Iredell County is situated in the Piedmont section of North Carolina bordering on the Charlotte metro area. Iredell County is experiencing rapid growth as are many counties near an urban area. Total 2016 estimated population is 172,916. There has been an 8.4% increase in population since 2010. By 2019, Iredell County is projected to have a population of 182,508, for an increase of about 16 percent in 10 years or an average of 2,550 people each year. Twenty-three percent of the population was under 18 and approximately fifteen percent were over age 65 in 2016 according to estimates. African Americans are the largest minority group with about twelve percent of the population and about seven percent of the population was Hispanic.

According to census.gov, 87.9 percent of people 25 and older in Iredell County had at least a high school education and 25.7 percent had a bachelor’s degree or higher. In 2016, 10.6 percent of Iredell residents were in poverty with 15.9 percent of children under 18 living below the poverty level. In addition, 10.2 percent of people 65 and older were below the poverty level.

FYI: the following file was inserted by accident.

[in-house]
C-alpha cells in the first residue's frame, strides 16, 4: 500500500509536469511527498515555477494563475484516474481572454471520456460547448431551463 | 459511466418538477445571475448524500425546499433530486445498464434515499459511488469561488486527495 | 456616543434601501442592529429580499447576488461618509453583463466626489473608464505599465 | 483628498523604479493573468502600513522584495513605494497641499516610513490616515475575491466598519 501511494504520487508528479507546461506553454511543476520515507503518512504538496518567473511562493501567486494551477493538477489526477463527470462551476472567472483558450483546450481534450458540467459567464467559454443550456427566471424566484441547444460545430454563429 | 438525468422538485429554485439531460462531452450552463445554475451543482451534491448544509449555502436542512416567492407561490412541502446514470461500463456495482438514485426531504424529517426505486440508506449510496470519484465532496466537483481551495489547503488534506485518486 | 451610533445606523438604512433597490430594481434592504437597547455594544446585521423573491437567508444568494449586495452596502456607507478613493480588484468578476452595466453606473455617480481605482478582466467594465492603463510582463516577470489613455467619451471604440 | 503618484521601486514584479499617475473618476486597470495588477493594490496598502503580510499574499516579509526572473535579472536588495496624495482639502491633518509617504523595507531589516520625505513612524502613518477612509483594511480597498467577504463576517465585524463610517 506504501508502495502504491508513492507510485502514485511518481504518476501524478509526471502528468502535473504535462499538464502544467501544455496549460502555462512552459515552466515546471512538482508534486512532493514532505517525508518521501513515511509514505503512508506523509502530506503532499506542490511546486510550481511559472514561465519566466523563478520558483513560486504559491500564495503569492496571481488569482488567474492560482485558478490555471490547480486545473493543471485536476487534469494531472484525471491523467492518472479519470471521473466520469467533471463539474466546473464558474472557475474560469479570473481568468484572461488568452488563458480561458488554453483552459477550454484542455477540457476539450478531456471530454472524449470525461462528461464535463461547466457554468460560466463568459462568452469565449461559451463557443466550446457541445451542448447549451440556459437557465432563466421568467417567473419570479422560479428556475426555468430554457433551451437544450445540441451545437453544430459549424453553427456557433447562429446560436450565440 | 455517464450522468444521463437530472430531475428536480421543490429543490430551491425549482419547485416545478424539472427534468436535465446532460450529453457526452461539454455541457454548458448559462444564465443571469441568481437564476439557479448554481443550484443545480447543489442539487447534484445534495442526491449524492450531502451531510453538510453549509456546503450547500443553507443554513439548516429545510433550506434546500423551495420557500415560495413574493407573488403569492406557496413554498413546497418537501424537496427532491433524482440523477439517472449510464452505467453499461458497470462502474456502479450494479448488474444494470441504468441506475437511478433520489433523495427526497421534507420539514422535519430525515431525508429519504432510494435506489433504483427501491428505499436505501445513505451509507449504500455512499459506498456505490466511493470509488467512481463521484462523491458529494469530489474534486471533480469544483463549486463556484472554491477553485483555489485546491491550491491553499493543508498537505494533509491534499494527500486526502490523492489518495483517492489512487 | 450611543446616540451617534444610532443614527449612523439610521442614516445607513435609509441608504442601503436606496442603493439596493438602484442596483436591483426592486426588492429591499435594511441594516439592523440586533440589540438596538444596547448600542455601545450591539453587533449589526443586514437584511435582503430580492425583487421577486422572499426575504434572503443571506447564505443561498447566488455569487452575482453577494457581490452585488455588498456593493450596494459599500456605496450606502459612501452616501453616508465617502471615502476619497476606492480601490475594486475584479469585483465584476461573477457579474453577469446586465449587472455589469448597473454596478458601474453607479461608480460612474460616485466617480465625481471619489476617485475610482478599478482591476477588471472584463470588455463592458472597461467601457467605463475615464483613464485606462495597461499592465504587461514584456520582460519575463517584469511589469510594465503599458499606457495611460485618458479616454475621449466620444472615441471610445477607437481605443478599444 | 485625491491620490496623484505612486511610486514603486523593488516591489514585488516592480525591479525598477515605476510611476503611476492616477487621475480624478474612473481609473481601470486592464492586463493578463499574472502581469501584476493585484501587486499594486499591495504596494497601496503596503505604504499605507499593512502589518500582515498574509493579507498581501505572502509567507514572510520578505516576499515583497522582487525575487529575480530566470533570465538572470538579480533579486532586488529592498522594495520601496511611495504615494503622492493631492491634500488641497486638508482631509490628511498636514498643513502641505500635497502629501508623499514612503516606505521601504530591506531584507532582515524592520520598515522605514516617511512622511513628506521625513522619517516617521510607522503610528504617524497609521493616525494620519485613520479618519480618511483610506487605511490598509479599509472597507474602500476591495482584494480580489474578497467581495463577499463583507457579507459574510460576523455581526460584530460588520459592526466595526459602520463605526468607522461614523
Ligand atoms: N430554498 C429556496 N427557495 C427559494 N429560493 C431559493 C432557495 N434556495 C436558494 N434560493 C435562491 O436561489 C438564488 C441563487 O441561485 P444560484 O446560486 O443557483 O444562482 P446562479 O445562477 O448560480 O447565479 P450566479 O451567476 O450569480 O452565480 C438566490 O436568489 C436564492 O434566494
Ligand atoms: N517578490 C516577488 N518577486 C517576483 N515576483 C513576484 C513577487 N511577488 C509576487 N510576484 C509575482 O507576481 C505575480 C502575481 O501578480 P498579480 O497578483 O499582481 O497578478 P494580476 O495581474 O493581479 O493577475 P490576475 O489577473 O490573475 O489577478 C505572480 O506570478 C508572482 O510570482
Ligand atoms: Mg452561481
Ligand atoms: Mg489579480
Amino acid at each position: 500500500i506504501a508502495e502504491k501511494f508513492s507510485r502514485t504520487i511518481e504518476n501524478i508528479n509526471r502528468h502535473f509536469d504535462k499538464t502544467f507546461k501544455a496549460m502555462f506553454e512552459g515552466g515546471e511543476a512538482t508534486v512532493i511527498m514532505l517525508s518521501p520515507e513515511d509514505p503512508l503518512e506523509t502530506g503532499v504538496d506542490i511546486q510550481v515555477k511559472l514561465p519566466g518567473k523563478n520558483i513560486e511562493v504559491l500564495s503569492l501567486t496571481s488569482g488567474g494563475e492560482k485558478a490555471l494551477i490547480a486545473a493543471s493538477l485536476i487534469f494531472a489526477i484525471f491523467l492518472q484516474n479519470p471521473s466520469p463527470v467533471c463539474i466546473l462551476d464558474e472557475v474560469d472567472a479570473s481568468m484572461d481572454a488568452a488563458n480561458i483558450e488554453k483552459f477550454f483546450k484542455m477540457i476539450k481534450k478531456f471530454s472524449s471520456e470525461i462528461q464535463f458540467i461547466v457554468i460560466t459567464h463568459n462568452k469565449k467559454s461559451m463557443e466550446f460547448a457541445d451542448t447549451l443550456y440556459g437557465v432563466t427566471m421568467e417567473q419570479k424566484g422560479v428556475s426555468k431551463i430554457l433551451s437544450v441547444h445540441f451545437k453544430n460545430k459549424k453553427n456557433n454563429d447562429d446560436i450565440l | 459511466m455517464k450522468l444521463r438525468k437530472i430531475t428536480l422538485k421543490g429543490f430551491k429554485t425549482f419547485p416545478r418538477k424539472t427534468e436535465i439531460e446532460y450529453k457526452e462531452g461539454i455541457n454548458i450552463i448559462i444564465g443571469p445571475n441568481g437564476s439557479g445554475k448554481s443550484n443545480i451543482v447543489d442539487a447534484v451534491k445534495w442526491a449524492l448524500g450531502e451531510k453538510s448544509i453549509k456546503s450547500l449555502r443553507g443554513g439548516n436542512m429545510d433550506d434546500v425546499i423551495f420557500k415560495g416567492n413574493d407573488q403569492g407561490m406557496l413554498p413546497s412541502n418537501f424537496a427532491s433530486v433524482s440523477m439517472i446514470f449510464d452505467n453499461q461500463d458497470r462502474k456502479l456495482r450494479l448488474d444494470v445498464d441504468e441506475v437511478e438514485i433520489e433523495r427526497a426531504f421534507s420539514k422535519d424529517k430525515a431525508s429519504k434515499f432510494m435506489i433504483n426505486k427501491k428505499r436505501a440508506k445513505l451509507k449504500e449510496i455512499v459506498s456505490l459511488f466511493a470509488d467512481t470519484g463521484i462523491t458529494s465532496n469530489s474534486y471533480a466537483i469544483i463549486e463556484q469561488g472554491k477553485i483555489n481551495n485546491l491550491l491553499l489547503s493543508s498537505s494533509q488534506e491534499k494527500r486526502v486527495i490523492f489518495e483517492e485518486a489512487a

Manufacturing employs around 18.6 percent of the employed population with another 14 percent working in retail. Agriculture and forestry employ seven percent of the working force but provides farm income of over 156 million dollars in Iredell County. The total economic impact of agriculture to Iredell County is approximate $662 million. This is actual money from agriculture that remains in the county. Dairy, poultry, and beef cattle comprise 75 percent of farm income. There are 1,203 farms (93 percent family owned) covering 152,385 acres, which is 41 percent of the county land area.

As with many areas, Iredell County residents face health challenges. The infant mortality rate of 9.8 deaths within one year per 1,000 births is above the state average of 7 deaths per 1,000 births. Statewide, the percent of residents living without health insurance has increased in recent years. Again, Iredell County is below the state average with 15.3 percent uninsured versus 17 percent statewide.